The Heller School for Social Policy and Management

Barbara Wakefield Award Winner Ye Zhang Pogue's Acceptance Remarks

May 19, 2019

Dean Weil, Ye Pogue, her husband, and Joel Cohen
From left to right: Dean David Weil, Ye Zhang Pogue, her husband, and Joel Cohen, widower of former Heller staff member Barbara Wakefield

I want to thank the Heller community for giving me such a great honor. I enjoyed serving the Heller community, the international student body, and the Asian American community. Five years ago, I chose to come to Heller because I wanted to research mental health policy. I had zero experience in activism or community engagement. Clearly, these years at the Heller School have created a new dimension in me.

This unexpected chapter of my life started in 2017. A proposed bill required Massachusetts state government agencies to collect Asian American's national origin data to address health and economic disparities. I felt this data collection is risky to the immigrant community, particularly in the current political climate. In the next two years, I learned everything about activism on the fly. I wrote letters to legislators, testified at hearings, and strategized with the local Asian community leaders. I was elected to be the spokesperson of the campaign. We stopped the bill in the last legislative cycle, though now it has come back again. Together we found the roots of these bills – Asian national origin checkboxes on the U.S. Census questionnaire. This month, we will file a formal administrative complaint to the Department of Justice to demand they fix the race question.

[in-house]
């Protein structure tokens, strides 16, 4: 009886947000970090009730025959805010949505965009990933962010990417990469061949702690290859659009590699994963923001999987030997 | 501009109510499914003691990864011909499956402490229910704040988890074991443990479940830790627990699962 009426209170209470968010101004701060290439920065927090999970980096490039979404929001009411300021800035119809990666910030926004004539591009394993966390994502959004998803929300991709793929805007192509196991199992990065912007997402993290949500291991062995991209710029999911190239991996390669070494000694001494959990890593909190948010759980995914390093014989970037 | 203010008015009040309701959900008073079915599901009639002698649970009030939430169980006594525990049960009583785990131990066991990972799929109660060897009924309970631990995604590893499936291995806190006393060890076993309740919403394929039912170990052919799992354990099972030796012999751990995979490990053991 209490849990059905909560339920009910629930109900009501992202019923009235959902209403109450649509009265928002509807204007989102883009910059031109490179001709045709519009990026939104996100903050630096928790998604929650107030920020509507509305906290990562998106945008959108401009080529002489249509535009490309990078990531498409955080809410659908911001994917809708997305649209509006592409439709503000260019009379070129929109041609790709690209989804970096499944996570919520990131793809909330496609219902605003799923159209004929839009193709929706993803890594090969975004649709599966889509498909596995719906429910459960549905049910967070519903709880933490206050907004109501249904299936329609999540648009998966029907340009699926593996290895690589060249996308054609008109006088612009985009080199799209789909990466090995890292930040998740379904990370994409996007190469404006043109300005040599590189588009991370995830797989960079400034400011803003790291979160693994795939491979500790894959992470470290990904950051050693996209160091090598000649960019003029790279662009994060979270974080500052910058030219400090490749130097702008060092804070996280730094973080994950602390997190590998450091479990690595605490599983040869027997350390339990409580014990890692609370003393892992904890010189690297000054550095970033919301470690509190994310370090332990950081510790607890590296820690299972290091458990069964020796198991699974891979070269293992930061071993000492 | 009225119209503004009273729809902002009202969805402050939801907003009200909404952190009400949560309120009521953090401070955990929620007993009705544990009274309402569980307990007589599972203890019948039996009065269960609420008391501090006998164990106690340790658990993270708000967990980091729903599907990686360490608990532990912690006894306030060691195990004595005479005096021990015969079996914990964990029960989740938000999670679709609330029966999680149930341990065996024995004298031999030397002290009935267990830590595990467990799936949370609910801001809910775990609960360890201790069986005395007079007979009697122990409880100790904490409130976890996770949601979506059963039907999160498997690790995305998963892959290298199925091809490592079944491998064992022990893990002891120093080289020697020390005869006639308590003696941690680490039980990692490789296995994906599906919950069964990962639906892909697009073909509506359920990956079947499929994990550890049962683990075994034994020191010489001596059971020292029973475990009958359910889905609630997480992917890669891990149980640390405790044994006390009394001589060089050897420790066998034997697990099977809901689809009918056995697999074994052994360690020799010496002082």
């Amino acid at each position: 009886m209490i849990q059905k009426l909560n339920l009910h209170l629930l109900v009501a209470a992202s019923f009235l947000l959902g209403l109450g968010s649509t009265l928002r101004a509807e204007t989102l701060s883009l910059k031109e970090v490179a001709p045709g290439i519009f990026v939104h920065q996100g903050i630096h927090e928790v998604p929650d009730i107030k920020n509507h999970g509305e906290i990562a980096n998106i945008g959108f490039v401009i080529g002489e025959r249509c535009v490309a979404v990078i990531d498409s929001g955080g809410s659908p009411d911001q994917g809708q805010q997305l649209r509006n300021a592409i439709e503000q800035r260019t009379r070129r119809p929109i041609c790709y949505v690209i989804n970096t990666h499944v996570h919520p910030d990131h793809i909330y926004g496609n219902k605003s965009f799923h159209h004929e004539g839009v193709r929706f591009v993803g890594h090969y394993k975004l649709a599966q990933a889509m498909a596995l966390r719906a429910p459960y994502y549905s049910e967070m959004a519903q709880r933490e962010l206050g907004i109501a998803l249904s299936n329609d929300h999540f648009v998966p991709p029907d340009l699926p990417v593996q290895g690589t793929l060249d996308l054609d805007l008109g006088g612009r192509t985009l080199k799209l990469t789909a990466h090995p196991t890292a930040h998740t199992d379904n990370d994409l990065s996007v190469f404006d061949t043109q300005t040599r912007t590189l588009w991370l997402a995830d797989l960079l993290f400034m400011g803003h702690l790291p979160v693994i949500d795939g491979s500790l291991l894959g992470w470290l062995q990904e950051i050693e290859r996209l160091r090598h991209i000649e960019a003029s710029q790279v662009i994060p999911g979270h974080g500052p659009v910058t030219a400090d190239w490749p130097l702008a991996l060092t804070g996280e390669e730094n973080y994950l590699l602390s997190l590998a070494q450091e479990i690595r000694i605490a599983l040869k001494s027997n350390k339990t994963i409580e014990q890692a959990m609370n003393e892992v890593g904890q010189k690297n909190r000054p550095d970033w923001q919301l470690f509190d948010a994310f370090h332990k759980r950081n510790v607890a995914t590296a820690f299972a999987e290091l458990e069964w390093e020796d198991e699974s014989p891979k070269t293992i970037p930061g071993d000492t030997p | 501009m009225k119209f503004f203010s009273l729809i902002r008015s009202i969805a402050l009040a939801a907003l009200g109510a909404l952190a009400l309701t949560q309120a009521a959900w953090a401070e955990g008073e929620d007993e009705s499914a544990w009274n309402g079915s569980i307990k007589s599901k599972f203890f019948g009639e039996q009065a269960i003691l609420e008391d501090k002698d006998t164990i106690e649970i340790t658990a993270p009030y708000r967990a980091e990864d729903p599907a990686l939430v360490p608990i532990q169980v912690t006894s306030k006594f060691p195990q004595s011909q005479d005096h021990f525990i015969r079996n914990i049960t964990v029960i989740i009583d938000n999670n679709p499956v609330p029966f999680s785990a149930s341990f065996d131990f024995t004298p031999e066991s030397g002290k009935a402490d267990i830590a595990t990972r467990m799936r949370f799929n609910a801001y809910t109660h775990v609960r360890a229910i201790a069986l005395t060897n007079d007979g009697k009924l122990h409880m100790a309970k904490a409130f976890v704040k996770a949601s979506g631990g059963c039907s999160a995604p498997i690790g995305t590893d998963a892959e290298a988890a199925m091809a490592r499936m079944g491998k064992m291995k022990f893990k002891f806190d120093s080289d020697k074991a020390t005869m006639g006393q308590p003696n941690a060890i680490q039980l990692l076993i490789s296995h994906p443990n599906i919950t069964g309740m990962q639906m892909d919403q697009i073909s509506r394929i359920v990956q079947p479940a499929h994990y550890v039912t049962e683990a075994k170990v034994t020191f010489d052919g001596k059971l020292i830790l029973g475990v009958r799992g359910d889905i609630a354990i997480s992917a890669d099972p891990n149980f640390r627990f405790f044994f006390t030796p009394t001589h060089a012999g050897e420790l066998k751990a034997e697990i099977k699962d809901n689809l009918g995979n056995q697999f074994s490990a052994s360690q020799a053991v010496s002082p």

Ye Zhang Pogue delivering remarks in Zinner Forum
Ye Zhang Pogue delivering her award acceptance remarks in Zinner Forum

Today I stand here smiling. However, some days were painful. Race is a delicate subject. I was praised as a true progressive, but also accused of being a secret right-wing and mob leader. I received insults and defamation from the most unexpected places. I also made mistakes. I was frightened by the amount of anger I possessed.

On this journey, I questioned who I am. I am an Asian. I am Chinese. I am a woman. I have an invisible disability. All these factors definitely shaped my experience; however, I am beyond the combination of all these boxes and labels. What really defines me are my choices, not the things I could not choose. I chose to serve the community, chose to lead the political struggle, and I also chose to fight my own demons, to forgive, and to be a better human being.

I wish every graduating student would start a new fulfilling journey and strive to be the person that you wish to be.

Media Contact

The Heller School welcomes media inquiries on this and all other news items. Email  Bethany Romano or call 781-736-3961.

Also in the News

Heller Hosts System-Involved Youth at Summer Transition Hope Institute

July 28, 2019

Heller School pilots the Summer Transition Hope Institute for Boston Public Schools students who have been involved in the juvenile justice system.

For autistic adults, a hospital stay carries high risk of death

July 24, 2019

In Spectrum, Ilhom Akobirshoev says hospital records include valuable information, such as the circumstances under which a person was admitted to the hospital.

Ep 55: Self Advocacy

July 24, 2019

On the Disability Visibility podcast, Finn Gardiner, MPP'18, Lurie researcher, talks about the self advocacy movement and what it means to be a self advocate.

News Archive →